mourning and dancing

I'm back to Mudhouse Sabbath again, for about the zillionth time this year. I think this may be one of the most influential books I've ever read. Oh, wait! It's January. So this is only the first time I'll have gone on about it this year. Excellent. Well, then. Without further ado... :)

For those of you who aren't familiar with the book, briefly: it contrasts practices/concepts common to Judaism and Christianity, and is Lauren Winner's commentary on some of the ways in which Judaism might helpfully inform Christianity. Her chapter on hospitality is why I now own the kitchen table at which I am currently sitting. And her chapter on mourning has given words to something my heart has been trying to understand for awhile now.

It's been at the fringes of my consciousness for about 5 days. "Go read that chapter, Hap. Go read it." "I will. Later." "Go read the chapter, Hap." The book made it into my bag on Sunday as I left the house. Didn't read it. Brought it back home. Kicked it around my room for a couple of days. Couldn't fall asleep right away last night. Finally got around to opening the book up to chapter three: avelut: mourning. And something finally clicked.

What Winner says of churches is that what we "...often do less well is grieve. We lack a ritual for the long and tiring process that is sorrow and loss. . . . While you the mourner are still bawling your eyes out and slamming fists into the wall, everyone else, understandably, forgets and goes back to their normal lives and. . .you are left alone." And then (this is the best part), she says: "Mourning, maybe, is never easy, but it is better done inside a communal grammar of bereavement."*

"A communal grammar of bereavement." Grammar - the "how-to"s of language. Communal "how-to"s. Learning the "how-to"s of loss... in community. "Please...help me mourn."

There's a prayer called the Kaddish that Jewish mourners are required to say twice a day, every day, for a year after someone dies. Then, on the last day of that year's time, you light a candle and say Kaddish one final time, and then you do something to commemorate the person you were mourning - and then you "move on." And here's the thing. You aren't allowed to say it by yourself. You are required to have a minimum of ten people there with you. And you can't say it at home, nor are you allowed to crawl into a hole and stay there, no matter how badly you want to. No. You have to go to synagogue. With all those people. Twice a day. Every day. For a year. And say Kaddish.

This is Kaddish (the bit that your friends say with you is in italics):

May His great Name grow exalted and sanctified (Amen.)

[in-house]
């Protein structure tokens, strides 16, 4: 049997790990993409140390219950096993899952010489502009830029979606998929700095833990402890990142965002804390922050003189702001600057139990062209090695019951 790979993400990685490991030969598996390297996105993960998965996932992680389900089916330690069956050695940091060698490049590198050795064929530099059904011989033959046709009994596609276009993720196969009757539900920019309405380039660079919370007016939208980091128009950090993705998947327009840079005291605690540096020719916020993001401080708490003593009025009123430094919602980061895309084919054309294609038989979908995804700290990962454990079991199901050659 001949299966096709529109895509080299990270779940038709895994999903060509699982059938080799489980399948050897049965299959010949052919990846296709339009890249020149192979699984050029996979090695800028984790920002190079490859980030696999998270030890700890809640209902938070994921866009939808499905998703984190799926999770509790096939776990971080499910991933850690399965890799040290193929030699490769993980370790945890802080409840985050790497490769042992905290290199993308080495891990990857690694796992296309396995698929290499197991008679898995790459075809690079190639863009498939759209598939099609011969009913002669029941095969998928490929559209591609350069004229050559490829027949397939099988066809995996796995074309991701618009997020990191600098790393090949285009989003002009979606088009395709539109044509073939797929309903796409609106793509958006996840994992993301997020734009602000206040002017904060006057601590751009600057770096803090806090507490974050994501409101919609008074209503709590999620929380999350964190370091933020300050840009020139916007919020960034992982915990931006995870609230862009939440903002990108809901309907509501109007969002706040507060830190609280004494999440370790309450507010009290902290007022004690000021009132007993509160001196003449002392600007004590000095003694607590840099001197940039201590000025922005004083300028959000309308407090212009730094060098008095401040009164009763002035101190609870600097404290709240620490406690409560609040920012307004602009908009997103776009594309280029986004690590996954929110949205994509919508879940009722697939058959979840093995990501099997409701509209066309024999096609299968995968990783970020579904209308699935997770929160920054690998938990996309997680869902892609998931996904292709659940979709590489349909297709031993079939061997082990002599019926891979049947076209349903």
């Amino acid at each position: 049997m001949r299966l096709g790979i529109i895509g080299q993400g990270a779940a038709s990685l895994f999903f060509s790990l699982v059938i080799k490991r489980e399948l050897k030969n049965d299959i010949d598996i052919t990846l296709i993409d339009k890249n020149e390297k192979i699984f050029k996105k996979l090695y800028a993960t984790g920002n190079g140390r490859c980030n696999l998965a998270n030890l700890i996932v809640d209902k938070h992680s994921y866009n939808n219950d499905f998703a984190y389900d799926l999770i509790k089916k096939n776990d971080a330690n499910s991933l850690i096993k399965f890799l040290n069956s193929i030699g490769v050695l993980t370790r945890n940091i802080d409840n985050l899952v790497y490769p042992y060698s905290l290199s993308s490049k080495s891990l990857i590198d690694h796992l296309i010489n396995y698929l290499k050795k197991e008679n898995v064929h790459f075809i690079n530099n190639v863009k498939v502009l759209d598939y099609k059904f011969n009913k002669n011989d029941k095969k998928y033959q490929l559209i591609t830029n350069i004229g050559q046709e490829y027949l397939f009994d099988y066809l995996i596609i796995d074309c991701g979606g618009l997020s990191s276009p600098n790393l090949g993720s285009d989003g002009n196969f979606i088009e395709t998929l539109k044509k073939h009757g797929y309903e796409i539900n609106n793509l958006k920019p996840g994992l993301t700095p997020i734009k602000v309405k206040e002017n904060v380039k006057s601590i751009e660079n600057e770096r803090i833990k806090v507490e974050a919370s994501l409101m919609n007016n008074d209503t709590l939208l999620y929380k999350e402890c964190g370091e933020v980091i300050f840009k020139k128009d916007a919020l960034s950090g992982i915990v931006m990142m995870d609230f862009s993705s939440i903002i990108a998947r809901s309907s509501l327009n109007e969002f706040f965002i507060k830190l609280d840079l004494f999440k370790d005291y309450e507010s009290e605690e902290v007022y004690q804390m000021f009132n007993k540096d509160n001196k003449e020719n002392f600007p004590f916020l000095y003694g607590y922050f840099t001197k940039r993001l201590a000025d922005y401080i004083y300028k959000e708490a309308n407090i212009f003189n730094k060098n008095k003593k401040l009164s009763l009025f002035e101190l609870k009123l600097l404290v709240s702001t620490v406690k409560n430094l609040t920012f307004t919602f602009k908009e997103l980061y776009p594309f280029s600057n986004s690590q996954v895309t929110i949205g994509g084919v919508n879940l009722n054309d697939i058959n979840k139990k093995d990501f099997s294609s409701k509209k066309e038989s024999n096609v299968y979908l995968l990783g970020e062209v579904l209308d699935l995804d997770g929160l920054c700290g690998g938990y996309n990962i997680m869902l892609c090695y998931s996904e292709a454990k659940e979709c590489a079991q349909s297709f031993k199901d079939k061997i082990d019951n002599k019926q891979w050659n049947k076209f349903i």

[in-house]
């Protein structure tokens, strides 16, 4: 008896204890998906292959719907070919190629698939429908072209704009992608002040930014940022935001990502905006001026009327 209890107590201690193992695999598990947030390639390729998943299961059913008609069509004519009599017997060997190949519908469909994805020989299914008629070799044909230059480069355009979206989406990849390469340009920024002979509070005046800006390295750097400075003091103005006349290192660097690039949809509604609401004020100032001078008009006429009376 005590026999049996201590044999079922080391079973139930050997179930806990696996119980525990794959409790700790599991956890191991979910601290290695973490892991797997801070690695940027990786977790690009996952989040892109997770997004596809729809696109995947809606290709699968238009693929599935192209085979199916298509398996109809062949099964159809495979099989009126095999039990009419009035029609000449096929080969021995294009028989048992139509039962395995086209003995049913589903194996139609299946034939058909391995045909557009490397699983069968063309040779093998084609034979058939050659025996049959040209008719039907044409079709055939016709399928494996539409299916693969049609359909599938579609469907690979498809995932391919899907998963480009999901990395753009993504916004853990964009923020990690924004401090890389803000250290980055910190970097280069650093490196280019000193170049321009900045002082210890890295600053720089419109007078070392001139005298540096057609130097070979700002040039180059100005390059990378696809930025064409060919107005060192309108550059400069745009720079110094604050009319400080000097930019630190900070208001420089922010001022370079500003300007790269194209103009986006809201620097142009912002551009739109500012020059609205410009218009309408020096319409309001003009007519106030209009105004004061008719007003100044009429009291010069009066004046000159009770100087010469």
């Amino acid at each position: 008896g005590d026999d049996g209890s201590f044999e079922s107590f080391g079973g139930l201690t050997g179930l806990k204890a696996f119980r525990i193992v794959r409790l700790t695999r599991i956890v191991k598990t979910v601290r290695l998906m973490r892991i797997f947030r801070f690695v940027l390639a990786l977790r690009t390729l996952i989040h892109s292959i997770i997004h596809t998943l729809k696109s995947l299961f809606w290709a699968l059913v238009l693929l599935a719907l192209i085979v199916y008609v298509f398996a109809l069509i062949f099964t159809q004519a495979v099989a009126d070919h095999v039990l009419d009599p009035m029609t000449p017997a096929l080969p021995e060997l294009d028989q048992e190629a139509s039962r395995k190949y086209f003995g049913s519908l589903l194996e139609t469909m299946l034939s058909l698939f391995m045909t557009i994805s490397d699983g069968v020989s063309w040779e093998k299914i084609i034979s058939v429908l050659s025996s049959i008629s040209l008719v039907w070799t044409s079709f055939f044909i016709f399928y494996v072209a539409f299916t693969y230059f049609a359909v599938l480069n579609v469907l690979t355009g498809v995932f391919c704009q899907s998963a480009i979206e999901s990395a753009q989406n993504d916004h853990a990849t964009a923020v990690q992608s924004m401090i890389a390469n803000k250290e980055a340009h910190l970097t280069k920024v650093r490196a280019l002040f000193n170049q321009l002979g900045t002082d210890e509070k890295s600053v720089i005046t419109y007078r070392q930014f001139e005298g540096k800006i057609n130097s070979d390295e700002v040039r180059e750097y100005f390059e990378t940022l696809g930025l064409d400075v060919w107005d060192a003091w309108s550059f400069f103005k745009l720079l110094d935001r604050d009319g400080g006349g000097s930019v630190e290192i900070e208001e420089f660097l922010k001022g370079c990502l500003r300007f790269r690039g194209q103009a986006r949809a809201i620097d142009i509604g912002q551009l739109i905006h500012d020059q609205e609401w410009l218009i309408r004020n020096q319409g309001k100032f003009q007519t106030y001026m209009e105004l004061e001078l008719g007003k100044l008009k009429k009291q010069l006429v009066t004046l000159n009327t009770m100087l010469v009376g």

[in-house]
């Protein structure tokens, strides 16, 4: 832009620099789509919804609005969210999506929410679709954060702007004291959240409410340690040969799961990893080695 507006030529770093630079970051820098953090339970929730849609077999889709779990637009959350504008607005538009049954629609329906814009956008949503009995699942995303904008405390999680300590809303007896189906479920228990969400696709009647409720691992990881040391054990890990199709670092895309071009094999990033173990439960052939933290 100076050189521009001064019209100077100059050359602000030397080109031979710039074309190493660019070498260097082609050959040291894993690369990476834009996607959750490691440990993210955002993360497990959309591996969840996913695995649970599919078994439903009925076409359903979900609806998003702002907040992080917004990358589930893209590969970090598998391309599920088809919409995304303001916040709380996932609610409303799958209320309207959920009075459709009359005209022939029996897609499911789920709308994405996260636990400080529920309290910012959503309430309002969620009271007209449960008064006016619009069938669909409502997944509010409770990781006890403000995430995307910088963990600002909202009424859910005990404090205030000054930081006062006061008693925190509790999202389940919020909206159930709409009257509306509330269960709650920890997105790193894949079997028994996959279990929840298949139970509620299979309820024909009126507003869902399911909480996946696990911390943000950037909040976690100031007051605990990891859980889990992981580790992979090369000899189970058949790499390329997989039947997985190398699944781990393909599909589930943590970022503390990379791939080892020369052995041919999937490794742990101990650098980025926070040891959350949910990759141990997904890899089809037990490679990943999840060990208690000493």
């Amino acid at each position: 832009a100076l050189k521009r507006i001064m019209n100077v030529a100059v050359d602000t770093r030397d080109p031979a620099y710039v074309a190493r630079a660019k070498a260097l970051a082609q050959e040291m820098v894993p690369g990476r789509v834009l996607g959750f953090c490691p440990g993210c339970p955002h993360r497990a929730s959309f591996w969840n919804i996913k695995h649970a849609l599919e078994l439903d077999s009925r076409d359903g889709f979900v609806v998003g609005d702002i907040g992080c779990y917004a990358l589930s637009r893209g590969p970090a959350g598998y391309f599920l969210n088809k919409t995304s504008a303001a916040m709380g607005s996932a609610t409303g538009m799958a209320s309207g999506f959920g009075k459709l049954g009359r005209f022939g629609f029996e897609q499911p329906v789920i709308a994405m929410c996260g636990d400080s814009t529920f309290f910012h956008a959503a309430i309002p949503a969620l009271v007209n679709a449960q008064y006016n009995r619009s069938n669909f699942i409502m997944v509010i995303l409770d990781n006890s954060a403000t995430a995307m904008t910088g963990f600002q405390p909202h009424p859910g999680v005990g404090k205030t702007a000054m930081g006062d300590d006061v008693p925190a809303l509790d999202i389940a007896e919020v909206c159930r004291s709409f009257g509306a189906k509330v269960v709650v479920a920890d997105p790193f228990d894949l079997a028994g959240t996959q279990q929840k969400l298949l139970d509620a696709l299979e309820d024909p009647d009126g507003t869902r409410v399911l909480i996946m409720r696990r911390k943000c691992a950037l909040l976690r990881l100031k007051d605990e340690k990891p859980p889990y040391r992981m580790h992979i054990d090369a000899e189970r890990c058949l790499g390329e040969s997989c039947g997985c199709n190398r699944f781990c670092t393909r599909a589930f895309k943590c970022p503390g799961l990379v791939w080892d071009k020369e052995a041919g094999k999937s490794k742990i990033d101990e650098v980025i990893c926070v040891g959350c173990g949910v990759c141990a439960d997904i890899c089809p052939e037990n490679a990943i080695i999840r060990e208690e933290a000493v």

in the world that He created as He willed.
May He give reign to His kingship in your lifetimes and in your days,
and in the lifetimes of the entire Family of Israel,
swiftly and soon. Now say:
(Amen. May His great Name be blessed forever and ever.)
Blessed, praised, glorified, exalted, extolled,
mighty, upraised, and lauded be the Name of the Holy One.
Blessed is He,
beyond any blessing and song,
praise and consolation that are uttered in the world. Now say:
Amen
May there be abundant peace from Heaven
and life upon us and upon all Israel. Now say:
Amen
He Who makes peace in His heights, may He make peace,
upon us and upon all Israel. Now say:
Amen

There isn't a thing about mourning in there at all, is there?

I love that. Because even while you feel all the pain of loss, God's Name is still worthy to be praised. And over time the truth of these words will soak into your soul and you will come to a place of praise again... a place where you remember who God is and who you are in Him. You start to remember again that you are not the center of the universe. That this is God's story, not yours. And that He can write your life any way He wants to.

There are many, many things in life that we, over time, will mourn. Mourning is not always about losing someone to death. Sometimes it is about the death of a friendship, or a dream. Sometimes it is about dashed hope, or disillusionment. Sometimes it's about relational tension that didn't need to be there, but you were both too stupid to see clearly enough past the end of your own noses/egos to really see the situation as it actually was and not as you merely thought it was. Sometimes it's about the past and things that happened - or didn't happen. There are so many things to be mourned... that we will mourn. But praise be to God, we will not always mourn: